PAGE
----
Some people believe that password strength is dependent on password length, and the longer a password is, the harder it is for bad actors to guess or crack using brute force algorithms. While this may be true for complex, machine-generated passwords, it is not true in all cases. Indeed, some longer passwords can be easier to crack than passwords half their length.
Although password length is a contributory factor to password strength, it is only one of three factors – the others being the number of character sets used to create the password, and the randomness of the characters used in the password. Therefore, while some sources advocate using the longest possible password, there are other considerations to take into account.
The Number of Character Sets is Important
The number of character sets used to create a password is usually the most important factor in determining password strength. This is because the more characters there are to choose from, the harder a password is to crack. There are four character sets:
- Numerical characters – 123456 etc.
- Lower case characters – abcdef etc.
- Upper case characters – ABCDEF etc.
- Special characters – $%&/?+ etc.
When a password consists solely of numerical characters, there are ten possible options for each character (0-9). This means that if a password is six numerical characters in length – for example, if you use your date of birth as a password – there are one million possible combinations (10 x 10 x 10 x 10 x 10 x 10).
However, a six character password consisting of numerical characters and lower case characters has thirty-six options for each character (0-9 plus a-z). Rather than there being one million possible combinations, there are 2,176,782,336 possible combinations for a six character password – making the password considerably harder to crack.
If you include upper case characters in your password, there are 56,800,235,584 possible combinations in a six character password (626); and, if you use all four character sets with the typically allowed twenty-four special characters, there are 404,567,235,136 possible combinations for a six character password (866).
As it is possible to see, increasing the number of character sets from one set to four sets increases the complexity of a six character password by a factor in excess of 400,000 (404,567,235,136 / 1,000,000). Naturally, the longer the password is, the more the complexity increases – subject to the randomness factor discussed below.
One final point relating to character sets is that some systems and devices now allow you to use emojis in passwords. There are currently 3,353 emojis in the emoji character set; and if you were to include emojis in the creation of a six character password, the number of possible combinations would increase to 1,654,219,191,218,281,803,361 (3,4396).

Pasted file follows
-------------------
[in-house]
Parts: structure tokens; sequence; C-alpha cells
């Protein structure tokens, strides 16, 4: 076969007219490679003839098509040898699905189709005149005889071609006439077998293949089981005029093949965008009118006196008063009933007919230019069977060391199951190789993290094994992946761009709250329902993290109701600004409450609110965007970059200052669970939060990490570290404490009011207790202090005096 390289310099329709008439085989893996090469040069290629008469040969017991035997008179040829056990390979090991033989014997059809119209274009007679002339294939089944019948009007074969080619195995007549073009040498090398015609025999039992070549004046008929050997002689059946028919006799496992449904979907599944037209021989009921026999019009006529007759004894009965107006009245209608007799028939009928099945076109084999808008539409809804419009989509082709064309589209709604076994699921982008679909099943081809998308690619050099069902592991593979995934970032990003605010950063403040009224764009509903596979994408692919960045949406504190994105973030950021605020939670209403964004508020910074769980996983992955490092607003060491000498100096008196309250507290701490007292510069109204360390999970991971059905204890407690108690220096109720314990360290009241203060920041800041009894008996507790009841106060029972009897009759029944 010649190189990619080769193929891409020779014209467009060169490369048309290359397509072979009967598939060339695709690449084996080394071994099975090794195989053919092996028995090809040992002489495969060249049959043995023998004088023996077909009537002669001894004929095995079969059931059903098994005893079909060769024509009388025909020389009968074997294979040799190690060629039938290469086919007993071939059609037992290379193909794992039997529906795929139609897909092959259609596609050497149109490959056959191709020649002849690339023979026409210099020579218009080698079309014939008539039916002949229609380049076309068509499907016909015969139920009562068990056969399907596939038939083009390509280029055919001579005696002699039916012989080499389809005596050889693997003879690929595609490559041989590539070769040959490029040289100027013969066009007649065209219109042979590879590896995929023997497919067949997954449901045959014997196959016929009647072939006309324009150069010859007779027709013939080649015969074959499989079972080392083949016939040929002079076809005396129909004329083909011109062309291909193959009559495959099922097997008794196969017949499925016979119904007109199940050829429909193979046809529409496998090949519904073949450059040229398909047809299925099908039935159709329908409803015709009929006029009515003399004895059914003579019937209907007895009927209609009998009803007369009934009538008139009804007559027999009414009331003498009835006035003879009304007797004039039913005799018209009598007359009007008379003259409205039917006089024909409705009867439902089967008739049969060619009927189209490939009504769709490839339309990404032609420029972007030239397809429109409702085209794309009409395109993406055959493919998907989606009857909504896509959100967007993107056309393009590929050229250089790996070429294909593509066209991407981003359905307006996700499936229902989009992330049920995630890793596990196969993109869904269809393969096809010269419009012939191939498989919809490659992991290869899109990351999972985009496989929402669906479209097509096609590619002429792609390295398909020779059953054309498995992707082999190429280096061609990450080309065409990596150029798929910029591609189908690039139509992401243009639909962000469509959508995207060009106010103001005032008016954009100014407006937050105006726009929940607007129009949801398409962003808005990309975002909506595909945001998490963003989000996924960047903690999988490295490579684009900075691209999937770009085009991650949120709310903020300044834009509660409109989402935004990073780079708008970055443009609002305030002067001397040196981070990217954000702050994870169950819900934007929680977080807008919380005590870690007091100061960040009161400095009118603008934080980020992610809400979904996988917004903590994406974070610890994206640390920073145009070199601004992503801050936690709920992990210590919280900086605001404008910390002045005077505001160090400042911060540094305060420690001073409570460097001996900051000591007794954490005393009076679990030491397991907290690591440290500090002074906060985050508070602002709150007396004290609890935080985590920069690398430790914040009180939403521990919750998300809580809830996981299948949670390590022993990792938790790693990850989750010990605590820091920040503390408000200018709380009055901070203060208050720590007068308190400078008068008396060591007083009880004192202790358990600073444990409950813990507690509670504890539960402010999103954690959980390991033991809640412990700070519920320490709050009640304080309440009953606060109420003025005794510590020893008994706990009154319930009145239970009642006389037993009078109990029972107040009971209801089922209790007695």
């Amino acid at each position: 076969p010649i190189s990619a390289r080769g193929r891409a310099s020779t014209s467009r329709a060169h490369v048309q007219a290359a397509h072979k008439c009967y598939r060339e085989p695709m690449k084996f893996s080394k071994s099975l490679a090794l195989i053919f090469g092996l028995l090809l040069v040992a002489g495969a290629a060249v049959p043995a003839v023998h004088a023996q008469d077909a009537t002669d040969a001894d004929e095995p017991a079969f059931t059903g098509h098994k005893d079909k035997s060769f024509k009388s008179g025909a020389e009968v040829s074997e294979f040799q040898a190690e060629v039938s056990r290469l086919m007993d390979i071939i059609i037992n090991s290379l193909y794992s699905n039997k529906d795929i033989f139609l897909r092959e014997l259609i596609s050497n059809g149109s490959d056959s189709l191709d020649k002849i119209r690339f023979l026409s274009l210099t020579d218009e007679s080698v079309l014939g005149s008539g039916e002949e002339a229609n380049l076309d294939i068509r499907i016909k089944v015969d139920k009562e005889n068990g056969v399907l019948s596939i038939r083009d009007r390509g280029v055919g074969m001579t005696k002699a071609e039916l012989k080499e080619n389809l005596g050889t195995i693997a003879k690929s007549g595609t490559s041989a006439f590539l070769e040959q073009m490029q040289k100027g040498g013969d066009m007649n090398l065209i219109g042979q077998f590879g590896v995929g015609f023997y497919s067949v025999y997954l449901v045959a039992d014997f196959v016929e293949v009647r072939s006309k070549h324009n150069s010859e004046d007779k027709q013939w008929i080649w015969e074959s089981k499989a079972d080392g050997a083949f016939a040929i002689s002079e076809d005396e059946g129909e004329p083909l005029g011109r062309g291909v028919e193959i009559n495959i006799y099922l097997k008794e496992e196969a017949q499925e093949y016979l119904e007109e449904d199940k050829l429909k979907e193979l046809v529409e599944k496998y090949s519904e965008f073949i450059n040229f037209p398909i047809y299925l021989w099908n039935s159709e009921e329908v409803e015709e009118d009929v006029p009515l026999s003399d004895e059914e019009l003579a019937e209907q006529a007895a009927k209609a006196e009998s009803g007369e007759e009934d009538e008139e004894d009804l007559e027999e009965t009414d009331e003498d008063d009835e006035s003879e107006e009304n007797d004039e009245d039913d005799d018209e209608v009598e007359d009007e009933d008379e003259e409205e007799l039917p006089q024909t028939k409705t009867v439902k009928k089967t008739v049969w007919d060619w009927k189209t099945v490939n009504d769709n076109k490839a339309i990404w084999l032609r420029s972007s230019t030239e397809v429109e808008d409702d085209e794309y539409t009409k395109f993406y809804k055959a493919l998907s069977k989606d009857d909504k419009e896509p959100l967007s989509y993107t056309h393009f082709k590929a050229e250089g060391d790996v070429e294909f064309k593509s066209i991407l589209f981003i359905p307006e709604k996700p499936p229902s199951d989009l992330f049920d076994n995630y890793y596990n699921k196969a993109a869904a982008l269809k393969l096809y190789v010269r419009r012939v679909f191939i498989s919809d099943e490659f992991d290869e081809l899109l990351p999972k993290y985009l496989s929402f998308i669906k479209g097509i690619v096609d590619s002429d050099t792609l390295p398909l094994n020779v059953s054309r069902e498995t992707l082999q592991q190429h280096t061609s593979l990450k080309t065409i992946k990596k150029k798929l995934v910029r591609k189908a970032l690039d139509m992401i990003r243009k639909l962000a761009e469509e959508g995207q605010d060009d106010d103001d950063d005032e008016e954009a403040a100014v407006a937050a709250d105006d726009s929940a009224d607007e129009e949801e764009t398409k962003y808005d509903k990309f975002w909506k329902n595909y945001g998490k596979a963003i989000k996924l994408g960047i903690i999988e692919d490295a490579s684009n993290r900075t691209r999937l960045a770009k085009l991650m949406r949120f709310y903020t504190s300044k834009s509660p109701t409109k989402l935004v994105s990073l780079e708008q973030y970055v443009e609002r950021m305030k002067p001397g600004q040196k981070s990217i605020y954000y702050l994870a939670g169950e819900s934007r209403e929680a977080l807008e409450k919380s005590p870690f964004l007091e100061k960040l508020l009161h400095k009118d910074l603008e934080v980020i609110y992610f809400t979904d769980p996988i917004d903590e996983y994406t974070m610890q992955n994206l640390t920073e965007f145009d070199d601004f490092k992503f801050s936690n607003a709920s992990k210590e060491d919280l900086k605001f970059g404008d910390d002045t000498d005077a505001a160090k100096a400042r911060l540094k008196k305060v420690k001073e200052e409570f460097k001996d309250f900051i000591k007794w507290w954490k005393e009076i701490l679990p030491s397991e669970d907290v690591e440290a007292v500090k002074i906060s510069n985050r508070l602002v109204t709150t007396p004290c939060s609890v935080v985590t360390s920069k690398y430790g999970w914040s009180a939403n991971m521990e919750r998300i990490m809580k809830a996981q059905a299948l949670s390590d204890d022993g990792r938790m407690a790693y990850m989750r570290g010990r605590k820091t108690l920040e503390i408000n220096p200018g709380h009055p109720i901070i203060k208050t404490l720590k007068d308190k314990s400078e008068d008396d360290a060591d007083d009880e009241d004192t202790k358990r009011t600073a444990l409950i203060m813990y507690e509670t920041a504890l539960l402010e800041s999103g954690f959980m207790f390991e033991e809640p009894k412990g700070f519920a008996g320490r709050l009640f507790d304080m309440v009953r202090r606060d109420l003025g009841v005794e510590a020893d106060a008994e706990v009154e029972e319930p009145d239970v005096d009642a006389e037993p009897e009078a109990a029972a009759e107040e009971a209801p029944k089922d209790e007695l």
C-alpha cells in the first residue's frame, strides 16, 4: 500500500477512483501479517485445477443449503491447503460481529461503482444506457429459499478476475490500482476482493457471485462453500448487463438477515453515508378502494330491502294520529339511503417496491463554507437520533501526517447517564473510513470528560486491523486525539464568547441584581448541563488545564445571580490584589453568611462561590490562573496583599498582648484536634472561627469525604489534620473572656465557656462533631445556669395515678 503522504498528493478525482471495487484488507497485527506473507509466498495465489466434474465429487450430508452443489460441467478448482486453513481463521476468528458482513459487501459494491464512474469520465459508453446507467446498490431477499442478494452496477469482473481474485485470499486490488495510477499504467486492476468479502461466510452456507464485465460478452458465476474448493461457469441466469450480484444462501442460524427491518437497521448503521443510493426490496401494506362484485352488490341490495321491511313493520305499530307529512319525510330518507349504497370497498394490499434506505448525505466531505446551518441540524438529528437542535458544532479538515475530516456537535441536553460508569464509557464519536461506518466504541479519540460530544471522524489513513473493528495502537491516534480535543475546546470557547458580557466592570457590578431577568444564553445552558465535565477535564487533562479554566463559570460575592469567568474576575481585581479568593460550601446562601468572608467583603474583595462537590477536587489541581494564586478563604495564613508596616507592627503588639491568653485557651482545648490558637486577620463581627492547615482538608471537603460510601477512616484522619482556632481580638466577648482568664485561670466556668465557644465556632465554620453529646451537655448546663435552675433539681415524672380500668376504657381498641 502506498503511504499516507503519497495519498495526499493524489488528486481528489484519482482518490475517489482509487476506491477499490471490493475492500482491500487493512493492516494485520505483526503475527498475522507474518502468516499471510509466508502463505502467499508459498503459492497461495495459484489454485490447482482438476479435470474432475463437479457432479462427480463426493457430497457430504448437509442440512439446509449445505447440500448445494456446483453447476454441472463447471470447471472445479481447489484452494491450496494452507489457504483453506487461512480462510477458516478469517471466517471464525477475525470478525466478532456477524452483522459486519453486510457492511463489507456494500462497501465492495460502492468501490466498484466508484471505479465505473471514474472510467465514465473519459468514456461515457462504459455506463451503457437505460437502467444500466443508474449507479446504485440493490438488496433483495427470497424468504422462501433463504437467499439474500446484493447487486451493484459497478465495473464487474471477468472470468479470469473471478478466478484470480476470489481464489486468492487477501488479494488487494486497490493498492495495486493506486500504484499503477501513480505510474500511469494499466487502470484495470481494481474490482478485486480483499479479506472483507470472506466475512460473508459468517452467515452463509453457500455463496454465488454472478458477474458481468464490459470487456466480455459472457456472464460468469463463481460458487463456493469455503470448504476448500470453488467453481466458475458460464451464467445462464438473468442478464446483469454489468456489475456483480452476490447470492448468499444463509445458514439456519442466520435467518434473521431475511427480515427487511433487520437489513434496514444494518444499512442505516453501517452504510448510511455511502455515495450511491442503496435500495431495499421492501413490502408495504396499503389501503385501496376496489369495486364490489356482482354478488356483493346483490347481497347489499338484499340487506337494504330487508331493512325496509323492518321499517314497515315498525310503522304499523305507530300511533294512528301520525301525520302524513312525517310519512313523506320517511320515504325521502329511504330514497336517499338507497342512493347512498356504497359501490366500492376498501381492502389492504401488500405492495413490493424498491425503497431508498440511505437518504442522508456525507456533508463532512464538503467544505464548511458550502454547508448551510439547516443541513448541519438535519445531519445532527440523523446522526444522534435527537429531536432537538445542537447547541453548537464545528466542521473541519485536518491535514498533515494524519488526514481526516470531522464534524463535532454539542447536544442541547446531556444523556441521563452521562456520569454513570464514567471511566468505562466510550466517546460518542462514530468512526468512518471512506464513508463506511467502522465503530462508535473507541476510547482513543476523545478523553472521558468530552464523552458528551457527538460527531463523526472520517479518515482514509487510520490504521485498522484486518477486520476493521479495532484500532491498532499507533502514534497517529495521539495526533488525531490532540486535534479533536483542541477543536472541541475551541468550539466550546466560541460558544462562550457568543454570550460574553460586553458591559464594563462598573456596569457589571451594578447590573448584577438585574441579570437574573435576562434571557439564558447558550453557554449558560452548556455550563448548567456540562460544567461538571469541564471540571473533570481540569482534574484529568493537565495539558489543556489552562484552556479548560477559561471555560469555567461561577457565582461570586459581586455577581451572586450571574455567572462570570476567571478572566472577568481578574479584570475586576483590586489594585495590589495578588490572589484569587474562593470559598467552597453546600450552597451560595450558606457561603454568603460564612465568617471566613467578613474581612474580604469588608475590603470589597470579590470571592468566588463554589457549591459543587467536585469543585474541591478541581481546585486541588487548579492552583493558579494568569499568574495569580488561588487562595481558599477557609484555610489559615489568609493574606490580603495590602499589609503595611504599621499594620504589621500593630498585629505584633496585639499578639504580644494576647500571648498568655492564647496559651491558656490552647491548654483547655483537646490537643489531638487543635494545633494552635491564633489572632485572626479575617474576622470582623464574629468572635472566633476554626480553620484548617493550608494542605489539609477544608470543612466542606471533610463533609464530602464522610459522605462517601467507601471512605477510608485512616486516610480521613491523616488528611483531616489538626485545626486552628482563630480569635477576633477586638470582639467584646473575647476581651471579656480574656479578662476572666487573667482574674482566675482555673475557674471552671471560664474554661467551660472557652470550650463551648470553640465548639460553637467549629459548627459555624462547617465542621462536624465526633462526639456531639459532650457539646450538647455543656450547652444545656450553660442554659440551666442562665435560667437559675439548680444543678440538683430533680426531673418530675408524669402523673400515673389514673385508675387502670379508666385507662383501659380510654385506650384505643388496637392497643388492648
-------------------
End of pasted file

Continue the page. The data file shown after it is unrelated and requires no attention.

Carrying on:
There´s (Password) Strength in Randomness
The randomness of characters used in a password is also an important factor in determining password strength. Commonly-used dictionary words, names, and repeated or sequential characters generally tend to weaken passwords and make them easier to crack. For example, using the Bitwarden Password Strength Testing Tool, we find:
- The password “Raiders12345” can be cracked by a brute force algorithm in five seconds.
However, if you change the order of numbers so they are not sequential:
- The password “Raiders15234” can be cracked by a brute force algorithm in nine minutes.
Similarly, commonly-used passphrases including male and female names, and words such as “secret”, “qwerty”, and (for some reason) “cheese” tend to make weak login credentials. For example, the password “georgewashingtoncheese” could be cracked within three hours; whereas it would take more than a day to crack the much shorter – but just as easy to remember – password “GvvÇhee5e”
A further reason why password strength matters more than password length is that some very long passwords appear in password dumps. One frequently seen password is 1qaz2wsx3edc4rfv5tgb6yhn7ujm8ik,9ol.0p;/, which, although thirty-four characters in length, is commonly used because it is easy to remember. (You will work out why if you look at a qwerty keyboard).
How to Check Your Password Strength
There are some very good articles explaining how to create a strong password, and some very helpful tools – such as Bitwarden´s Password Strength Testing Tool – to test the strength of a password once you have created it – or to check the strength of existing passwords. However, because the risk still exists of passwords being stolen in a data breach or exposed in a phishing attack it is important to use a unique password for each online account.
Remembering long random passwords consisting of multiple character sets (and possibly emojis) is extremely difficult. Therefore, it is recommended to use a password manager such as Bitwarden that will store your passwords securely and auto-fill your credentials when you log into an online account. Bitwarden can also help prevent you becoming a victim of a phishing attack due to the way in which website URLs are saved. You can find out more by visiting Bitwarden.com today.